Leaf Type: Black
Where to Buy: Dammann Freres
A black tea with a more smoky flavour than that of its Chinese counterparts. A great smoked tea from the Island of Formosa ; merits discovering.
Learn more about this tea here.
The ‘Crocodile’ in the name of this tea is certainly intimidating; I picture it snapping at you when you take a sip. Almost like getting whiplash from the intense smoke I suspect I’ll be tasting. The smell of the dry leaf certainly seems to support my theory; however some very quick research seems to indicate the name comes more from the fact this is a Formosa Lapsang Souchong, and less because it’s gonna bite me.
This is actually really good though it’s a little less naturally sweet than some of the other Lapsang Souchong blends I’ve been enjoying lately. It’s got a very brisk black base, and the smoky notes are indeed biting, but in a way that stimulates taste rather than assaults it. Maybe it’s because it’s summer and finally BBQ season but I’m picking up flavor notes that resemble the smell of burning hamburgers on a grill. The finish reminds me a little bit of molasses or those ‘tar candies’ that are sometimes given out around Halloween.
I enjoyed this one best when it was lukewarm; but the entire cuppa was pleasant. I don’t think I could call it any better or worse than another Lapsang Souchong though. It’s certainly very smoky; so if you like your Lapsang light I’d veer away from this blend.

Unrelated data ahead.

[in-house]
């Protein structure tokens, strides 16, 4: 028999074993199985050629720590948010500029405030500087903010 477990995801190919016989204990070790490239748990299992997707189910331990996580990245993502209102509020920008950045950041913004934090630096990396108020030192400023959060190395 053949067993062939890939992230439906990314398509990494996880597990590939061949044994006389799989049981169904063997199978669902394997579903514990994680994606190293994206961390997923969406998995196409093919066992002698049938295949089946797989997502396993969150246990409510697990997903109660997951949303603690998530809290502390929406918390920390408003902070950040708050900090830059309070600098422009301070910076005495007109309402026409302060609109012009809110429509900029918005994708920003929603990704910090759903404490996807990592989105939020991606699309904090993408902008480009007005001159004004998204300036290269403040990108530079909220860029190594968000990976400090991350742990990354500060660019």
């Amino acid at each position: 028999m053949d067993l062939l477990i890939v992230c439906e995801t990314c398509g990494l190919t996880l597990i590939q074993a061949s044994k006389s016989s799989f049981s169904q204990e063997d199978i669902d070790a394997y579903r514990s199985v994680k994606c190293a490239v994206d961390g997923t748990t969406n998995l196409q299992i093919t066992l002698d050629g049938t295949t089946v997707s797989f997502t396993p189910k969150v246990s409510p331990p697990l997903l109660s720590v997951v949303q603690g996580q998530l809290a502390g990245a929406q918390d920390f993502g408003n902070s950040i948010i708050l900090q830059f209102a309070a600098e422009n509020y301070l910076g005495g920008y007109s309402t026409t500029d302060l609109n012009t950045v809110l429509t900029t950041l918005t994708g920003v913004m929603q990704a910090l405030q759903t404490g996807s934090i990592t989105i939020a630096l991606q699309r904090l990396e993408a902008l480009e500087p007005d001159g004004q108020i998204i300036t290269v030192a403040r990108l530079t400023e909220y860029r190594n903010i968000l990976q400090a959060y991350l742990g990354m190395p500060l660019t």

Leaf Type: Black & Oolong
Where to Buy: Verdant Tea
We start with our most popular tea, Laoshan Black for a chocolatey base, and build a crisp flavor with Yu Lu Yan Cha and a long sweet aftertaste with roasted Wuyi Oolong from the Li family. We accent the sweet richness of the teas and meld them together with a touch of vanilla, and finish with the fine organic bergamot oil. The result is decadent, creamy, rich and subtle.
Learn more about this tea here.
This is one of the more unique Earl Grey tea blends that I’ve tried, and it comes as no surprise that this blend should come from Verdant Tea – because they always seem to take a very unique approach when it comes to classic tea flavors like Earl Grey.
That’s one of the things I absolutely love about this company – this is a company of artists! They think outside the box when it comes to traditional favorites. Sure, they could have taken one of their superior black teas and added bergamot oil and said, “there you have our Earl Grey.” But, they didn’t stop with just one of their superior black teas, they chose two – their Laoshan Black and their Yu Lu Yan Cha – and then they added their Wuyi Oolong just to kick it up a notch (or two!)
Wait a second. Oolong and Black tea? OK … so since Wuyi Oolong tends to be a darker Oolong, I went with 195°F and 3 minute steep time for the first infusion.
The dry leaf smells amazing. The bergamot notes are strong, but I can also detect those sweet notes of vanilla in there too. And then I smelled the chocolate-y notes of the Laoshan Black. These chocolate-y notes were very THERE as the tea steeped. My mouth was watering from the aroma that filled my kitchen.